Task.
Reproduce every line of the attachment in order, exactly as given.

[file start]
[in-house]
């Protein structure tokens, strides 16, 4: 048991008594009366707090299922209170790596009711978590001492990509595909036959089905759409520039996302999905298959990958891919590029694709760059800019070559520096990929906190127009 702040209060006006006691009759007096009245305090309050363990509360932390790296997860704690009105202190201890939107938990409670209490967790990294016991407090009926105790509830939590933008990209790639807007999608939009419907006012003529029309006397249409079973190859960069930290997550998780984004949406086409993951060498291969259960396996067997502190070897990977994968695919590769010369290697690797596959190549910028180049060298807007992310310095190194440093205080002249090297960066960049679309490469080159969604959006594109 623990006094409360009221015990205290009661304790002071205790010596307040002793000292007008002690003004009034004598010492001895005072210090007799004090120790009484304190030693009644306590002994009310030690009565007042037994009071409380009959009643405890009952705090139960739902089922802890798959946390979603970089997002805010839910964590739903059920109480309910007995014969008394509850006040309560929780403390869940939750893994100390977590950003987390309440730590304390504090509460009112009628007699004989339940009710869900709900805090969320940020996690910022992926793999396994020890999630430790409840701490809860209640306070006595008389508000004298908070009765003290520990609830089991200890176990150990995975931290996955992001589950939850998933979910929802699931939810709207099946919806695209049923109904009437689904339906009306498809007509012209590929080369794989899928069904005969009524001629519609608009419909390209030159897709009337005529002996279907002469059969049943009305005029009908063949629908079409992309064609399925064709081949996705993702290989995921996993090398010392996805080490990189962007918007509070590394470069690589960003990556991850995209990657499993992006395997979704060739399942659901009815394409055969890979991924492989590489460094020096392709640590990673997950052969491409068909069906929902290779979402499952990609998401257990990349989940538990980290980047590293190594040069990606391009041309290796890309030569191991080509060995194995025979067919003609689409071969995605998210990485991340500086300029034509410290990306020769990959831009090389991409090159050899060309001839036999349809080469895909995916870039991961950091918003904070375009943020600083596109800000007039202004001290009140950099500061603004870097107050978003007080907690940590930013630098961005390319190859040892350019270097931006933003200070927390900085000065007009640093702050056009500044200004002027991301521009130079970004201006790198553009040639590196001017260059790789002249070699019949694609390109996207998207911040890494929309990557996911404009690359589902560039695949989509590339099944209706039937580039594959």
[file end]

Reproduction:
[in-house]
């Protein structure tokens, strides 16, 4: 048991008594009366707090299922209170790596009711978590001492990509595909036959089905759409520039996302999905298959990958891919590029694709760059800019070559520096990929906190127009 702040209060006006006691009759007096009245305090309050363990509360932390790296997860704690009105202190201890939107938990409670209490967790990294016991407090009926105790509830939590933008990209790639807007999608939009419907006012003529029309006397249409079973190859960069930290997550998780984004949406086409993951060498291969259960396996067997502190070897990977994968695919590769010369290697690797596959190549910028180049060298807007992310310095190194440093205080002249090297960066960049679309490469080159969604959006594109 623990006094409360009221015990205290009661304790002071205790010596307040002793000292007008002690003004009034004598010492001895005072210090007799004090120790009484304190030693009644306590002994009310030690009565007042037994009071409380009959009643405890009952705090139960739902089922802890798959946390979603970089997002805010839910964590739903059920109480309910007995014969008394509850006040309560929780403390869940939750893994100390977590950003987390309440730590304390504090509460009112009628007699004989339940009710869900709900805090969320940020996690910022992926793999396994020890999630430790409840701490809860209640306070006595008389508000004298908070009765003290520990609830089991200890176990150990995975931290996955992001589950939850998933979910929802699931939810709207099946919806695209049923109904009437689904339906009306498809007509012209590929080369794989899928069904005969009524001629519609608009419909390209030159897709009337005529002996279907002469059969049943009305005029009908063949629908079409992309064609399925064709081949996705993702290989995921996993090398010392996805080490990189962007918007509070590394470069690589960003990556991850995209990657499993992006395997979704060739399942659901009815394409055969890979991924492989590489460094020096392709640590990673997950052969491409068909069906929902290779979402499952990609998401257990990349989940538990980290980047590293190594040069990606391009041309290796890309030569191991080509060995194995025979067919003609689409071969995605998210990485991340500086300029034509410290990306020769990959831009090389991409090159050899060309001839036999349809080469895909995916870039991961950091918003904070375009943020600083596109800000007039202004001290009140950099500061603004870097107050978003007080907690940590930013630098961005390319190859040892350019270097931006933003200070927390900085000065007009640093702050056009500044200004002027991301521009130079970004201006790198553009040639590196001017260059790789002249070699019949694609390109996207998207911040890494929309990557996911404009690359589902560039695949989509590339099944209706039937580039594959």